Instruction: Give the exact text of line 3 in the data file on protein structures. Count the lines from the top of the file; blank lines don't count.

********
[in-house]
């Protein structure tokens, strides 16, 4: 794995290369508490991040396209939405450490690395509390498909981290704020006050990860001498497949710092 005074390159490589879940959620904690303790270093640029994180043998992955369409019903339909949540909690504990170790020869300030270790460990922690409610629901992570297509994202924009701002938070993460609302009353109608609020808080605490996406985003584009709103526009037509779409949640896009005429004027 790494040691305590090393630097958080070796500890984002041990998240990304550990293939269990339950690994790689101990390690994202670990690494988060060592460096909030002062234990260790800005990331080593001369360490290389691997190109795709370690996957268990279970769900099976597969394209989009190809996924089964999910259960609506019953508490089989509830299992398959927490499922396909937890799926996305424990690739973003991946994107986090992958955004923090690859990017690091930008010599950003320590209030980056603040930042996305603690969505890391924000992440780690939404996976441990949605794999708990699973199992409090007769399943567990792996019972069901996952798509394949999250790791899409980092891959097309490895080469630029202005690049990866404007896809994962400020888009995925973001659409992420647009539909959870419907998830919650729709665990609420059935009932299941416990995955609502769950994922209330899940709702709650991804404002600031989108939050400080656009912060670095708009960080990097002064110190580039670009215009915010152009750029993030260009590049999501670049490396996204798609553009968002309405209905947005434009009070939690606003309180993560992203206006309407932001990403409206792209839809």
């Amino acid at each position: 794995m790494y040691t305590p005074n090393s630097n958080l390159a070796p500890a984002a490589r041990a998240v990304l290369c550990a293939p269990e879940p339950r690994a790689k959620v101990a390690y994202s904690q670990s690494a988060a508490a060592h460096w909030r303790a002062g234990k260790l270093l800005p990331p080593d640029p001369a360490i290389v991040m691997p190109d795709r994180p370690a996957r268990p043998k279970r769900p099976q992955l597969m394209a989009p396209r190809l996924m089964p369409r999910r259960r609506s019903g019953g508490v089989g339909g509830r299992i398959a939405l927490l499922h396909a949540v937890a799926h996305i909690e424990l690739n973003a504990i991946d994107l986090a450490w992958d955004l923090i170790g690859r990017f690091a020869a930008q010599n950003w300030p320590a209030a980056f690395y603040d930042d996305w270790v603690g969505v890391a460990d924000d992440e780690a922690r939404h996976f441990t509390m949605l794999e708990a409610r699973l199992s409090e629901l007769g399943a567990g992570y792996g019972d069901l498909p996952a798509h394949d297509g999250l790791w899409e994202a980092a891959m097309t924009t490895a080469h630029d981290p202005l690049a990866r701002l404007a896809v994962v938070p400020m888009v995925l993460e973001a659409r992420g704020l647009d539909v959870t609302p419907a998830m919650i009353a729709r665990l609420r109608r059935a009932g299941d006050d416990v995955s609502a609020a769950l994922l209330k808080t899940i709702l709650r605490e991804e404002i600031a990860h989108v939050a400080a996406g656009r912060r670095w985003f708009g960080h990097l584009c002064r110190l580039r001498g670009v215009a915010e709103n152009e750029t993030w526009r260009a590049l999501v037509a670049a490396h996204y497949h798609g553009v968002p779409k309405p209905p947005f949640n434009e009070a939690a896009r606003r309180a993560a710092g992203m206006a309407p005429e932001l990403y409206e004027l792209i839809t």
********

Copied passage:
């Amino acid at each position: 794995m790494y040691t305590p005074n090393s630097n958080l390159a070796p500890a984002a490589r041990a998240v990304l290369c550990a293939p269990e879940p339950r690994a790689k959620v101990a390690y994202s904690q670990s690494a988060a508490a060592h460096w909030r303790a002062g234990k260790l270093l800005p990331p080593d640029p001369a360490i290389v991040m691997p190109d795709r994180p370690a996957r268990p043998k279970r769900p099976q992955l597969m394209a989009p396209r190809l996924m089964p369409r999910r259960r609506s019903g019953g508490v089989g339909g509830r299992i398959a939405l927490l499922h396909a949540v937890a799926h996305i909690e424990l690739n973003a504990i991946d994107l986090a450490w992958d955004l923090i170790g690859r990017f690091a020869a930008q010599n950003w300030p320590a209030a980056f690395y603040d930042d996305w270790v603690g969505v890391a460990d924000d992440e780690a922690r939404h996976f441990t509390m949605l794999e708990a409610r699973l199992s409090e629901l007769g399943a567990g992570y792996g019972d069901l498909p996952a798509h394949d297509g999250l790791w899409e994202a980092a891959m097309t924009t490895a080469h630029d981290p202005l690049a990866r701002l404007a896809v994962v938070p400020m888009v995925l993460e973001a659409r992420g704020l647009d539909v959870t609302p419907a998830m919650i009353a729709r665990l609420r109608r059935a009932g299941d006050d416990v995955s609502a609020a769950l994922l209330k808080t899940i709702l709650r605490e991804e404002i600031a990860h989108v939050a400080a996406g656009r912060r670095w985003f708009g960080h990097l584009c002064r110190l580039r001498g670009v215009a915010e709103n152009e750029t993030w526009r260009a590049l999501v037509a670049a490396h996204y497949h798609g553009v968002p779409k309405p209905p947005f949640n434009e009070a939690a896009r606003r309180a993560a710092g992203m206006a309407p005429e932001l990403y409206e004027l792209i839809t």